The US seems to have cycles of UFO reports and lately we have entered one of those cycles. For awhile I wondered how so many people with smartphones could fail to film the UFOs they reported, but now YouTube is brimming over with shiny, fleeting objects!

Perhaps it is as H.G. Wells wrote:

No one would have believed in the last years of the nineteenth century that this world was being watched keenly and closely by intelligences greater than man’s and yet as mortal as his own; that as men busied themselves about their various concerns they were scrutinised and studied, perhaps almost as narrowly as a man with a microscope might scrutinise the transient creatures that swarm and multiply in a drop of water.

I will leave the big reveal to the reader, but the narrator will give you an idea of the horror in encountering his first Martian:

I saw astonishment giving place to horror on the faces of the people about me. I heard inarticulate exclamations on all sides. There was a general movement backwards. I saw the shopman struggling still on the edge of the pit. I found myself alone, and saw the people on the other side of the pit running off, Stent among them. I looked again at the cylinder, and ungovernable terror gripped me. I stood petrified and staring.

Great fun!

Click here to get your free copy of War of the Worlds by H. G. Wells >>>

Free Classic: Brood of the Witch-Queen by Sax Rohmer

Every Friday, Marilyn Knapp Litt, who blogs at ClassicKindle.com, brings us her recommendation of a free classic book to discover (or rediscover) on Kindle. Find more of Marilyn’s recommendations at her blog, ClassicKindle.com, a guide to the best free and inexpensive classic literature for the Kindle. You can also get Marilyn’s blog on Kindle and I recommend that you “Like” the Classic Kindle Facebook page as well so you don’t miss anything. Here’s Marilyn’s post:

You have to love the preface to Brood of the Witch Queen!

PREFATORY NOTICE “The strange deeds of Antony Ferrara, as herein related, are intended to illustrate certain phases of Sorcery as it was formerly practised (according to numerous records) not only in Ancient Egypt but also in Europe, during the Middle Ages. In no case do the powers attributed to him exceed those which are claimed for a fully equipped Adept.”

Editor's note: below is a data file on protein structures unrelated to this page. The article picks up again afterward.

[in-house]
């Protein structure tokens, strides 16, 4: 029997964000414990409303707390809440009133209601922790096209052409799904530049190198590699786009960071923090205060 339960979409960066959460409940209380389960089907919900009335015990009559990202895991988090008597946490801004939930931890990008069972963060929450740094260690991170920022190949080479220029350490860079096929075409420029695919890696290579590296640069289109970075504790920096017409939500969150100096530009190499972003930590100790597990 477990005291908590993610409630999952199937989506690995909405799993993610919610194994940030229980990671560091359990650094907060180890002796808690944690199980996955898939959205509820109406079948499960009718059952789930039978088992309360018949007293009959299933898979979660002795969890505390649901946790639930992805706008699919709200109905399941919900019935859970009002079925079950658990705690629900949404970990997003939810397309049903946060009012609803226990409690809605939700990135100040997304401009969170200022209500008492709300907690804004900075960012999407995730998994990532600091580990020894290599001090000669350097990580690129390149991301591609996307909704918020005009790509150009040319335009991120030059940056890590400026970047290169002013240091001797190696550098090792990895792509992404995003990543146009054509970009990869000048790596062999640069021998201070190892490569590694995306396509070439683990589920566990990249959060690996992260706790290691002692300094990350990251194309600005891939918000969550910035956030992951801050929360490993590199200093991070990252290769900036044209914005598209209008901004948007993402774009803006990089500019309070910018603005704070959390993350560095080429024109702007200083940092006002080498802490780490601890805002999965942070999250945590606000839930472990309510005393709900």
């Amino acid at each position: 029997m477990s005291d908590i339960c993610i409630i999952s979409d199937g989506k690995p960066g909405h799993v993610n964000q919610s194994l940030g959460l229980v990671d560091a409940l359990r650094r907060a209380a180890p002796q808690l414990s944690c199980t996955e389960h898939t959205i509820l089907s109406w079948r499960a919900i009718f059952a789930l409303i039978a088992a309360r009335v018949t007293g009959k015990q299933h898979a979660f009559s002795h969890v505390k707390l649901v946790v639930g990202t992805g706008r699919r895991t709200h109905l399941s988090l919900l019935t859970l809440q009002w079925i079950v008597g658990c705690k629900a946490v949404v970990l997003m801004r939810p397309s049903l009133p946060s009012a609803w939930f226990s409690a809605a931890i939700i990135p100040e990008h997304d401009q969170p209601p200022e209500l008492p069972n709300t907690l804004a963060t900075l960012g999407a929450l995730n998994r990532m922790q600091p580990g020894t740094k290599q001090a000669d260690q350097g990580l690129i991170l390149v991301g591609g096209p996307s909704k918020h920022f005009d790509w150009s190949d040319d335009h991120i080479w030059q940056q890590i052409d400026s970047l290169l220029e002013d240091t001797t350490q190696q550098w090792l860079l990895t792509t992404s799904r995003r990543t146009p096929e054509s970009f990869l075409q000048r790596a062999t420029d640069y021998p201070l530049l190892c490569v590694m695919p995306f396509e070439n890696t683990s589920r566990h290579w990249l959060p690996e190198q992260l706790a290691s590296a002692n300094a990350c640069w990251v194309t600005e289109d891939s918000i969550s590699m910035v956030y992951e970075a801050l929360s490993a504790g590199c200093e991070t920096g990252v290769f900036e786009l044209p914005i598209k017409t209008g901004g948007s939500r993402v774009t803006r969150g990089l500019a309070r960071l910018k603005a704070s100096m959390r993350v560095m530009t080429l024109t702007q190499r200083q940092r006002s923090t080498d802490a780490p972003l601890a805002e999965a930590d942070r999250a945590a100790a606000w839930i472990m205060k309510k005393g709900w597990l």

You don’t read those sort of claims in Harry Potter!

If you are ready for a supernatural thriller written in 1918 with an Egyptian twist, pick up this novel by Sax Rohmer (the pen name of Arthur Henry Ward.

‘”Walton is junior house-surgeon there,” he said, “and he can arrange for you to see the case. She (the patient) undoubtedly died from some rare nervous affection. I have a theory,” etc.; the conversation became technical.
Cairn went to the hospital, and by courtesy of Walton, whom he had known at Oxford, was permitted to view the body.

“The symptoms which Sime has got to hear about,” explained the surgeon, raising the sheet from the dead woman’s face, “are—”

He broke off. Cairn had suddenly exhibited a ghastly pallor; he clutched at Walton for support.

“My God!”

Cairn, still holding on to the other, stooped over the discoloured face. It had been a pretty face when warm life had tinted its curves; now it was congested—awful; two heavy discolorations showed, one on either side of the region of the larynx.

“What on earth is wrong with you?” demanded Walton.

“I thought,” gasped Cairn, “for a moment, that I knew—”

“Really! I wish you did! We can’t find out anything about her. Have a good look.”

“No,” said Cairn, mastering himself with an effort—”a chance resemblance, that’s all.” He wiped the beads of perspiration from his forehead.

“You look jolly shaky,” commented Walton. “Is she like someone you know very well?”

“No, not at all, now that I come to consider the features; but it was a shock at first. What on earth caused death?”

“Asphyxia,” answered Walton shortly. “Can’t you see?”

“Someone strangled her, and she was brought here too late?”

“Not at all, my dear chap; nobody strangled her. She was brought here in a critical state four or five days ago by one of the slum priests who keep us so busy. We diagnosed it as exhaustion from lack of food—with other complications. But the case was doing quite well up to last night; she was recovering strength. Then, at about one o’clock, she sprang up in bed, and fell back choking. By the time the nurse got to her it was all over.”

“But the marks on her throat?”

Walton shrugged his shoulders.’

More Bones than CSI, I would say . . .

Click here to get your free copy of Brood of the Witch-Queen by Sax Rohmer >>>